Reality is unboundedly complex. Our knowledge of it is limited; in any practical situation, there are many relevant factors we are ignorant of. This creates deep problems for systematic rationality.
During the 1980s, I was involved in two different approaches to these difficulties. One was the logicist program in artificial intelligence, developed by John McCarthy, a founder of the field overall. McCarthy concluded that standard mathematical logic could not address problems of incomplete knowledge. He and others developed alternative, non-monotonic logics for the purpose. McCarthy called his version “circumscription.” His motivating example was the missionary and cannibals problem, a famous logical puzzle.
Logicism was opposed by Marvin Minsky, another founder of the field. I was a student of Minsky’s, and found his arguments against logicism convincing. But he didn’t have a coherent alternative.
By the mid-1980s, numerous serious obstacles in logicism became apparent, and the approach stalled. One was the Yale Shooting Problem, due to Drew McDermott, which showed that circumscription doesn’t work in general. McDermott, originally a student of Minsky, had switched to the logicist program, but in 1987 wrote a famous “Critique of Pure Reason,” arguing that the approach had failed.
Around the same time, Phil Agre and I developed an alternative approach, influenced by ethnomethodology, the empirical study of practical action, which we learned primarily from Lucy Suchman.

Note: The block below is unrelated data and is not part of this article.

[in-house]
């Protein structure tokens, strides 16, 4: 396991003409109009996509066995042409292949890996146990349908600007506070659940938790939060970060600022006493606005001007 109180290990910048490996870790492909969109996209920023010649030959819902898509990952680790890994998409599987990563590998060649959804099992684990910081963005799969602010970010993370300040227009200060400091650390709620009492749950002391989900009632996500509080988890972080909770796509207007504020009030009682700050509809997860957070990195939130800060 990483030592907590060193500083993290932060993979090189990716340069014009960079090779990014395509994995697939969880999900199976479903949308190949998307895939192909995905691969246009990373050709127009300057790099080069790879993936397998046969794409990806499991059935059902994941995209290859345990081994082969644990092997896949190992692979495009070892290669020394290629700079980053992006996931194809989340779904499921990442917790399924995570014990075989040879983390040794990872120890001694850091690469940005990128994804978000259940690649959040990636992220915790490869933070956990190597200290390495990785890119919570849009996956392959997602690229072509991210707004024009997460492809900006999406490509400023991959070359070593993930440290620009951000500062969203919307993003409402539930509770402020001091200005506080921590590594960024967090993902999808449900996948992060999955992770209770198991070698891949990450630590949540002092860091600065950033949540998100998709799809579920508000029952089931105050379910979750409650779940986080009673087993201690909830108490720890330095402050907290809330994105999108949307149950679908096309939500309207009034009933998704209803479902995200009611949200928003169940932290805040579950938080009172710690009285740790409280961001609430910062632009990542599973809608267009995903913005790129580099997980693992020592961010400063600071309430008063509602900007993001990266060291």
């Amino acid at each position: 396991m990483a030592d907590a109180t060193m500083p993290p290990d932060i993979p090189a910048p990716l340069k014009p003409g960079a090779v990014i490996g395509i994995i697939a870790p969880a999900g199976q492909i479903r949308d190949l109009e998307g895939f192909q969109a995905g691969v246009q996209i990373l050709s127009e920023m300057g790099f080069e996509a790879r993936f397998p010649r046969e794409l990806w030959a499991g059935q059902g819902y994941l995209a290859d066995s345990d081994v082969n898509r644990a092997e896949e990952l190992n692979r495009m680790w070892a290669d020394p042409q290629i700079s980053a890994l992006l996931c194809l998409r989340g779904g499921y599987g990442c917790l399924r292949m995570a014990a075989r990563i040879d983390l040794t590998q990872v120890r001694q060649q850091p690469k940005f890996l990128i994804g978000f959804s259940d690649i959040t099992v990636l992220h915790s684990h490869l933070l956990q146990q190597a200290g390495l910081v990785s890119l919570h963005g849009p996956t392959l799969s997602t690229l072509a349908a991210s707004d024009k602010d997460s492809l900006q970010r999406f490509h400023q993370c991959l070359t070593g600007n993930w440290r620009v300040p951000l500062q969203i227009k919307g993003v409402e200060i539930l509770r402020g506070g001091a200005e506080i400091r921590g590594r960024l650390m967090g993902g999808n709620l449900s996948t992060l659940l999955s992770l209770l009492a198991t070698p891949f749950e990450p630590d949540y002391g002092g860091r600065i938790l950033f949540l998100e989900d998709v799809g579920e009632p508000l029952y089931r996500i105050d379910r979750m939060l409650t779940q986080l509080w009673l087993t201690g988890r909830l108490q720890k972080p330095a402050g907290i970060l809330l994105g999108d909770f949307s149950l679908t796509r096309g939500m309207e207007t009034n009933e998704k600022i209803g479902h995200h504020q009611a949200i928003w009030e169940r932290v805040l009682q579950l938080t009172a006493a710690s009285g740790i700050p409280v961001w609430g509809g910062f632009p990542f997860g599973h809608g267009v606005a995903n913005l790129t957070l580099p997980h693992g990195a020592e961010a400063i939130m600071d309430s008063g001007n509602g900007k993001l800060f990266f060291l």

A year ago, I started work on In the Cells of the Eggplant, a book about how to better use systematic rationality. It draws on what I came to understand in the 1980s about reasoning with incomplete knowlege. Since last October, my time has been taken up with family responsibilities, so I only began writing again a few weeks ago.
I have an unfortunate weakness for intricate, absurdist jokes. They make some of my most important essays unnecessarily difficult to follow. I want The Eggplant to be as accessible as possible, so I keep removing jokes that might entertain some readers at the price of confusing most.
“Kill the kittens” is one of the best pieces of writing advice: remove anything you think is especially clever, that you are particularly fond of. It’s bound to be self-indulgent nonsense. The following explanation of circumscription is an extreme case. It belongs on the cutting room floor. And certainly not in the book! But I find it so cute that I can’t bear not to publish it as a blog post.
Couple more things to know before we get started. Dakinis are Buddhist witches, sometimes described as cannibals, and known sometimes for their lustful appetites. And, the victim in the Yale Shooting Problem was named Fred. McDermott thought Fred was a turkey, but he may have been mistaken.
[MARVIN and JOHN are conversing on a river bank. LUCY and PHIL are standing off to one side. She is videotaping their conversation, and he is taking notes on a clipboard.]
Marvin: You know the missionary and cannibals problem?
John: Let us suppose, for the sake of this imaginary conversation, that I do not.
[Enter the CHORUS: three monks pursued by three dakinis.]
Monks, singing the Strophe: We three monks wish to cross this great expanse of water, to preach the Holy Dharma in the lands beyond. Alas, yonder raft can carry only two people.
John: Easy! Two of you go across, one comes back on the raft, picks up the other, you both cross to the far side, and you leave the raft behind.
Monks: Alas, we take our religious vows extremely seriously. Especially the one about… women.
Dakinis, singing the Antistrophe: We three dakinis could not help noticing that these monks look mighty… tasty. We’d surely like to… eat them.
Monks: No no! You must not… eat us!
Dakinis: If, at any time, on either bank, we outnumber the monks, they will not be able to resist our charms.